Behind The Game
Mike Holmgren and staff: Although offensive coordinator Gil Haskell has his hand in the game plan, Seattle’s offense is Mike Holmgren’s baby. The primary remaining professor of the West Coast system, Holmgren has nonetheless focused on balance in 2005, allowing the run to equal (and sometimes surpass) the pass. Holmgren’s mantra is. “Tempo, tempo, tempo” – what he means is that he wants his offense coming to the line set perfectly and in a big hurry. This upsets the timing of opposing defenses, but what has really done those opponents in this year is the seemingly infinite number of weapons this offense presents. The Seahawks' 2005 offense reminds me very much of the "pick your poison" conundrum presented by the late 1990's Denver Broncos of John Elway and Terrell Davis.
Linebackers coach John Marshall has commandeered Seattle’s defense this season on an interim basis - a former defensive coordinator in his own right, Marshall has done a fine job replacing Ray Rhodes, who suffered a stroke in September. Rhodes still acts as a consultant, but the bull-rushing line techniques and linebacker effectiveness this season seem to be more from Marshall’s bag of tricks.
Bill Cowher and staff: Ken Whisenhunt has called three offensive masterpieces in a row. He’s leaning on his young quarterback and his young quarterback’s making him look smart. Whisenhunt will also hit you in the mouth at the line of scrimmage if you let him. Russ Grimm is another assistant with a chip on his shoulder. Like Whisenhunt, he was passed over in the job market at a time when his offensive line has come together at the right time. These two men combine to head up a fine offensive staff.
Defensively, Dick LeBeau adds new blitzes – new blitzes that work – every week. He has his players moving exactly as he wants them. Against the Colts, the Steelers disguised until the last few seconds were left on the play clock and confounded Peyton Manning. Plummer was no match for LeBeau last week, but Matt Hasselbeck is a better game manager, particularly if his running game’s working. Cowher will let his two coordinators call the plays, and both are red hot. Cowher has also been a killer with his aggressiveness on fourth down.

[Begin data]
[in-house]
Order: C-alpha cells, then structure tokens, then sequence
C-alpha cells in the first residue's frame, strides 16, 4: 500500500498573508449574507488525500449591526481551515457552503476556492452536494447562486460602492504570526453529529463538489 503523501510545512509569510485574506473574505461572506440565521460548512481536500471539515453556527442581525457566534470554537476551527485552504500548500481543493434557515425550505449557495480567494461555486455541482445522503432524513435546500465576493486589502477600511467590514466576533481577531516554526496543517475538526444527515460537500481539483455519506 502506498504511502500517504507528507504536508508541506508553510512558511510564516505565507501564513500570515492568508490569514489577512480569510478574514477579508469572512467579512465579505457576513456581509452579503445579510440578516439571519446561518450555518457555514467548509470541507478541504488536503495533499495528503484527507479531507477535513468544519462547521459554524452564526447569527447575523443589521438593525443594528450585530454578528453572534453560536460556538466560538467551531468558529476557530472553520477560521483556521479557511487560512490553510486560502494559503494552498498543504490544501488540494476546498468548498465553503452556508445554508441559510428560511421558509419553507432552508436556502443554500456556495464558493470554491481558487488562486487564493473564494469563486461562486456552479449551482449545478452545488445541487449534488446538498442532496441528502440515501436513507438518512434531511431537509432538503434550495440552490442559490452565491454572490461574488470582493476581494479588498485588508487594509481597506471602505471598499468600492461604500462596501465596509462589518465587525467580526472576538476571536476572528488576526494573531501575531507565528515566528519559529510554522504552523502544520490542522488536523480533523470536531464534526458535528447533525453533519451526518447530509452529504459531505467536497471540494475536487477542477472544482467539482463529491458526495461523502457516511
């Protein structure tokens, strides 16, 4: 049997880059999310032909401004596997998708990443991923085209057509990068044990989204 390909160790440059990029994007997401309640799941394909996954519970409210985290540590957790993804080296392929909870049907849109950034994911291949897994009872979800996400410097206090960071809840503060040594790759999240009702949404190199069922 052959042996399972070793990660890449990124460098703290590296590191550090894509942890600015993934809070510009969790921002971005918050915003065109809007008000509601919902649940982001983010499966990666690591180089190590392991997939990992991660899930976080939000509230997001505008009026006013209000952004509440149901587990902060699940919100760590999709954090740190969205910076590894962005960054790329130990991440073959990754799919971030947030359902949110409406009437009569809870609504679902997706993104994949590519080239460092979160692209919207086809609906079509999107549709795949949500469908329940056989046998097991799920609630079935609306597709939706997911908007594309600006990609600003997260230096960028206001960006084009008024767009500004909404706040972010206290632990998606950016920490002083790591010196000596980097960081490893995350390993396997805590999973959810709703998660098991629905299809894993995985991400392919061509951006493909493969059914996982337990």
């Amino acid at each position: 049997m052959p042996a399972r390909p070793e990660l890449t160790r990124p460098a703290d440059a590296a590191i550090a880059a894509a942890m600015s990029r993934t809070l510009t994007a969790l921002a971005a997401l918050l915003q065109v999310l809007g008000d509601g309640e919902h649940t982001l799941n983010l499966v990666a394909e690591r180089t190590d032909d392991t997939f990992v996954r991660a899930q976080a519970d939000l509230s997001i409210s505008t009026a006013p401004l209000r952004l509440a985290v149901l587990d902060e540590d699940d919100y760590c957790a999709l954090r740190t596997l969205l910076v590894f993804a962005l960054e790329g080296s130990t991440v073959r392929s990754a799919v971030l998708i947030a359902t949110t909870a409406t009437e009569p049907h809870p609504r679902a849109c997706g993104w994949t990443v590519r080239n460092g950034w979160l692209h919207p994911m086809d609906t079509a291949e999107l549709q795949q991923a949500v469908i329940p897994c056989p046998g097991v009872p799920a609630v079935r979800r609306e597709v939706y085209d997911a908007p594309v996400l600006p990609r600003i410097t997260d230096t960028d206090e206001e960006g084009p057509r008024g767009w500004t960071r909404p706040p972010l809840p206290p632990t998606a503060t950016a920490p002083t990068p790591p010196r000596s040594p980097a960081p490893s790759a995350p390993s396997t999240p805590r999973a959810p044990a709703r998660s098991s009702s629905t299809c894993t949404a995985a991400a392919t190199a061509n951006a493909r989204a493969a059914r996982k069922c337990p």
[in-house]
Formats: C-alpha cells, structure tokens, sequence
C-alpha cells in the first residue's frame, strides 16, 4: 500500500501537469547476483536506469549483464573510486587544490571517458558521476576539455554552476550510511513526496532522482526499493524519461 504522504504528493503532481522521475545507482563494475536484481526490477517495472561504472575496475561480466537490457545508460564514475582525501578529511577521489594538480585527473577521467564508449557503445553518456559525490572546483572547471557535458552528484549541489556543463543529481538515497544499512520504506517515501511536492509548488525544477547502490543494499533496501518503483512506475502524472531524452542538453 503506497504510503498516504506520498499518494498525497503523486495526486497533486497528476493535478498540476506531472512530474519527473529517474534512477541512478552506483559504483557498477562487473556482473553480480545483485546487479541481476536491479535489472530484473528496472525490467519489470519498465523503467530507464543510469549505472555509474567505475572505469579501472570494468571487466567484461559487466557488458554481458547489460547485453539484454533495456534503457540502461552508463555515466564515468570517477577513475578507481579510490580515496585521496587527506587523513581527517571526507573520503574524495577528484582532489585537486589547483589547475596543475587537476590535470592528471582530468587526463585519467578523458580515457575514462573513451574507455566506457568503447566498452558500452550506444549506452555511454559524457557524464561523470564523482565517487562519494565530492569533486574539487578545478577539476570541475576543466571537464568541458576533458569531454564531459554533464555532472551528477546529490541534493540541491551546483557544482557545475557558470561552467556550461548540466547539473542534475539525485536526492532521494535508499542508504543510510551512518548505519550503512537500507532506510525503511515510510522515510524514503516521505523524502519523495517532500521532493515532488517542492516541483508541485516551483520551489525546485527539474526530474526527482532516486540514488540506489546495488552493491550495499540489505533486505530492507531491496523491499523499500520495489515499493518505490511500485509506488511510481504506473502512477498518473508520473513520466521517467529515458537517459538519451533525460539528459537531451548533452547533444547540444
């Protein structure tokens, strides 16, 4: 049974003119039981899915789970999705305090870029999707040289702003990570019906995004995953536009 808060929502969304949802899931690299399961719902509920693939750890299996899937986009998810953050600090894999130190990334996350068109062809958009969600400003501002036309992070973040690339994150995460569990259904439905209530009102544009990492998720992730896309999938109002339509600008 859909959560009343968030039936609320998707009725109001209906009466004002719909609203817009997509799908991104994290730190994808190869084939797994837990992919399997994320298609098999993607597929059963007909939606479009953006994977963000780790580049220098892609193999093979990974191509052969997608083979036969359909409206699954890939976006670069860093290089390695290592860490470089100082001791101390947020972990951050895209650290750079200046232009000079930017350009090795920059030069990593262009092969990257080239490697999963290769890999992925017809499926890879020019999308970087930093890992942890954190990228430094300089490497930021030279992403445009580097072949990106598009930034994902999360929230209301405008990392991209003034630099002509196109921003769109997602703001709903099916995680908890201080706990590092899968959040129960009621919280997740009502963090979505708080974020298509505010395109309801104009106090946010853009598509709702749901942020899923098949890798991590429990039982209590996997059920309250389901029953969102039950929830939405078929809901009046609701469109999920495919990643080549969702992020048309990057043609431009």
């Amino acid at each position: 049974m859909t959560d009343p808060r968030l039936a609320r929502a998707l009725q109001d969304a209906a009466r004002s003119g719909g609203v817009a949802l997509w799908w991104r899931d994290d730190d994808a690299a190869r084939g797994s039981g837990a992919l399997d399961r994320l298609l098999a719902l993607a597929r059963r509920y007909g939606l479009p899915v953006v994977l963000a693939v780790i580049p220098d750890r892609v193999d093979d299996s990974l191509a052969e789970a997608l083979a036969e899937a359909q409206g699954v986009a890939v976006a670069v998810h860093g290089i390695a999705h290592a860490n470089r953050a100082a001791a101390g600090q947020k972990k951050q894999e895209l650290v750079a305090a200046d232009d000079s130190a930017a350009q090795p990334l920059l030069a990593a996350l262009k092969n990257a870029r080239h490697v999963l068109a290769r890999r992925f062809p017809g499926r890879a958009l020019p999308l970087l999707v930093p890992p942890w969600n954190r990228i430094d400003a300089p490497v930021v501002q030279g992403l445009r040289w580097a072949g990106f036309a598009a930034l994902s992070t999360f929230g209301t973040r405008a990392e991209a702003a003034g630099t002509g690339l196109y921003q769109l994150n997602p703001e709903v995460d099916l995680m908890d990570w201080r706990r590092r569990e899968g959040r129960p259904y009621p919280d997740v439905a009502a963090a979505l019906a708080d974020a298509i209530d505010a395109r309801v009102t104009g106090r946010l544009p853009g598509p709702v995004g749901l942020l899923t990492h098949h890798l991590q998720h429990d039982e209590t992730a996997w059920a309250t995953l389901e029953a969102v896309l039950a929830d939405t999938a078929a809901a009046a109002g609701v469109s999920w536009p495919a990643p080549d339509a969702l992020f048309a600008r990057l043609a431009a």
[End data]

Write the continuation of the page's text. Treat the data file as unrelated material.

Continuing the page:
The Rookie Tale
Seattle’s first-year difference-makers: When you talk about rookies in Seattle, you must start with Lofa Tatupu. The runner-up in the DROY ranking to San Diego’s Shawne Merriman, Tatupu took this defense in hand from his first minicamp – calling plays from the word go and earning the respect and deference of the veterans around him in record time.
Tatupu has transferred his freakish ability to decipher opposing offenses to the pro game, but it would be a mistake to assume that this smallish, cerebral player isn’t tough as nails – Carolina RB Nick Goings is still shaking off the collision he had with Tatupu in the NFC Championship game. Goings left the game, but Tatupu stuck it out despite a concussion. If anyone knows about young defensive difference-makers from USC, it would be Steeler fans, and Tatupu is our Polamalu in a way – the missing piece.
Don’t sleep on Rookie SLB Leroy Hill, either – Hill has pressure ability from the edge, and he’s a great run-stopper.